Drug Addiction, Substance Abuse

One of the most common issues encountered in the addiction treatment profession is trying to distinguish between those abusing drugs and those who are addicted to drugs. Mistaking drug addiction for drug abuse can lead to deadly consequences. Both drug abuse and drug addiction have many traits and symptoms in common, but there are a few specific signs that show when drug abuse has crossed over into drug addiction. Read and learn how to differentiate between drug abuse and drug addiction.
What is Drug Abuse?
Almost every person who is addicted to drugs first began by abusing drugs. Abusing drugs is defined as “intentional misuse, overuse, or habitual taking of legal or illegal drugs.” With illegal drug abuse often occurs fairly fast. As the user begins to use more their tolerance increases and they require more of the substance to get ‘high’. The drug abuse may begin as a once a week occurrence and escalate to a few times a week, then becoming a daily habit. In the case of legal drugs, such as alcohol and prescription medications, the drug usage often begins moderate and may stay that way for long periods of time before reaching the abuse stage. Alcohol abuse occurs when the person starts drinking more than a mild amount, drinking to intoxication and drinking more often than usual. The CDC defines alcohol abuse as “the misuse of alcohol; drinking over 5 drinks per day.” People usually fall into prescription pill abuse through a valid prescription from the doctor. The drug abuse begins when the person begins taking the pills more frequently than prescribed or taking more pills than prescribed. When this occurs, the person often goes to get more prescriptions, extra refills, or buys the pills off the streets. All of the forms of drug abuse described have a common theme, it involves an intentional misuse or overuse of a substance to bring about intoxication or get high. People abusing drugs may even require detox or medication to come off of the drugs.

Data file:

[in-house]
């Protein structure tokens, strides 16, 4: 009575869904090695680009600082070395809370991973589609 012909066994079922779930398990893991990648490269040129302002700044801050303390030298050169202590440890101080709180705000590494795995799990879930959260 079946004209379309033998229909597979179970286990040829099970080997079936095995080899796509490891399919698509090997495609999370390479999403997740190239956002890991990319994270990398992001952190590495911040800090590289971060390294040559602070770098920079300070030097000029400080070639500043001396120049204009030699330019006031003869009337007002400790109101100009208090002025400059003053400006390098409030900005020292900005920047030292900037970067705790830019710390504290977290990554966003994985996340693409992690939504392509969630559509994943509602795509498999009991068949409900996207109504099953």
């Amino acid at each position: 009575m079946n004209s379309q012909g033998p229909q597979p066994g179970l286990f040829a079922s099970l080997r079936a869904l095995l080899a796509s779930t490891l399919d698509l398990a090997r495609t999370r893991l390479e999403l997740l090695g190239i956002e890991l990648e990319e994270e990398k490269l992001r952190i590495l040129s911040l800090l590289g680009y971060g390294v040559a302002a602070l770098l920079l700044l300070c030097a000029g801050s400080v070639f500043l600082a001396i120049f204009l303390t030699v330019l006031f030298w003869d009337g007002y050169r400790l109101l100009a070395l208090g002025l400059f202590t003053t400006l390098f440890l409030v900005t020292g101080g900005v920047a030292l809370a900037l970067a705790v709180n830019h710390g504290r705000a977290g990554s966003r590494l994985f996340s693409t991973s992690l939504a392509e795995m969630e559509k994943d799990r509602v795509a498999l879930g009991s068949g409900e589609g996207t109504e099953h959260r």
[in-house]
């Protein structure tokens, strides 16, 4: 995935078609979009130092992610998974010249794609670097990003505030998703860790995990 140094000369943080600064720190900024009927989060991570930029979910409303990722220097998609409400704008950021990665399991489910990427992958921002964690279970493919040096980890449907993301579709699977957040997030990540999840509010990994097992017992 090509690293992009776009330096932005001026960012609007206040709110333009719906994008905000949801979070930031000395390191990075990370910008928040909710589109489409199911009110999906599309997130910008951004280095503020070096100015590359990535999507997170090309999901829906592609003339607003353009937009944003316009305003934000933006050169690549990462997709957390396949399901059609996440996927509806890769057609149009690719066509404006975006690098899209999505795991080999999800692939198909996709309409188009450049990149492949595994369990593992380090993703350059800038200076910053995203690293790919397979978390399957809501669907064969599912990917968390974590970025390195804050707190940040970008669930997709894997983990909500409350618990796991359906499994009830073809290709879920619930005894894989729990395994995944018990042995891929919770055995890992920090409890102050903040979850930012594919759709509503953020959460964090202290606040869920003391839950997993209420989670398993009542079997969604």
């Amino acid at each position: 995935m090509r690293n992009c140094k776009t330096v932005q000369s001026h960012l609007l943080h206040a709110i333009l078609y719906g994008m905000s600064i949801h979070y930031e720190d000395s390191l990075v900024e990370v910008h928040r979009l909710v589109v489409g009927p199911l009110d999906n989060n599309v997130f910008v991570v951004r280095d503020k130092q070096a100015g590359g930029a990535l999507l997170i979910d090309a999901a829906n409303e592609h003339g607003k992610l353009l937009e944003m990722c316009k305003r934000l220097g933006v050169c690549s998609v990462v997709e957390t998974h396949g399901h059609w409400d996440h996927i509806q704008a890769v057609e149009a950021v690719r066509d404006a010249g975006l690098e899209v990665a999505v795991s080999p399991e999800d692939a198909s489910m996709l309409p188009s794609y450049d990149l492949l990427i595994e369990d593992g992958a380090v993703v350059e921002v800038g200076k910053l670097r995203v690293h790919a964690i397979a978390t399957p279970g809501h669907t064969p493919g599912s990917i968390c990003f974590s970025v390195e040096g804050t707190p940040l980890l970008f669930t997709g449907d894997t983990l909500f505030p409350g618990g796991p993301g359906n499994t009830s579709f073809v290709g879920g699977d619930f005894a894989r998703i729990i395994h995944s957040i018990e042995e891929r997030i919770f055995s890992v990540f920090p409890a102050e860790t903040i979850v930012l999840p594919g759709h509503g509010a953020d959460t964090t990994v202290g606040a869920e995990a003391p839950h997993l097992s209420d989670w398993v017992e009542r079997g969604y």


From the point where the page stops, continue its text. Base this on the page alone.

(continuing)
What is Drug Addiction?
Psychologists define drug addiction as a physical dependency and/or a mental obsession towards using a certain substance. In earlier posts I have defined how people with addiction become addicted to drugs; through the dopamine reward pathways and pleasure center of the brain. Basically, the brain becomes used to the chemicals and actions that the drugs have on the brain. Eventually, with chronic use, the brain starts to become dependent on the drugs and stop producing its own natural chemicals. That is why when the addicted person stops they go into withdrawals, since their brain is not producing the chemicals naturally. Most people with addiction also have a mental obsession towards the drug. This means that they spend large amounts of time and energy a.) thinking about using the drug b.) finding or obtaining the drug c.) using and intoxicated by the drug. When forced to go long periods without the drug, the addicted person often becomes irritable and thinks about the next time they will get to use.
So What’s the Difference?
There are a few characteristics that really set drug addiction apart from drug abuse. An important aspect is the physical addiction, resulting from the chronic drug abuse. When the body and brain begin to really adapt to the presence of the drug, quitting the drugs becomes much harder. Even if the person honestly wants to stop, they often experience a compulsion or insatiable urge to use the drug. If you honestly want to quit using/drinking and find that you can’t stop, you may be addicted. Also if you stop and find yourself miserable and thinking about the drug 24/7, you may be addicted. In drug abuse, if the person gets arrested or threatened to be fired for their drug use, they can moderate or stop entirely. If their spouse threatens to leave them if they don’t stop using drugs, they will be able to stop. If drugs are affecting their health, career, marriage, family, etc. they can change their habits. Someone with drug addiction may experience all those same things but will not be able to stop entirely. They may be able to quit for a week or even a month, but unless they seek help they will be unable to recover completely. In drug abuse, when the consequences of using begin to outweigh the benefits, the person will cut back or stop. They view it in a rational manner. For drug addiction, the person continues to use the drug despite the increasing consequences and view their drug usage in an irrational manner.

 Source: Newbrigde

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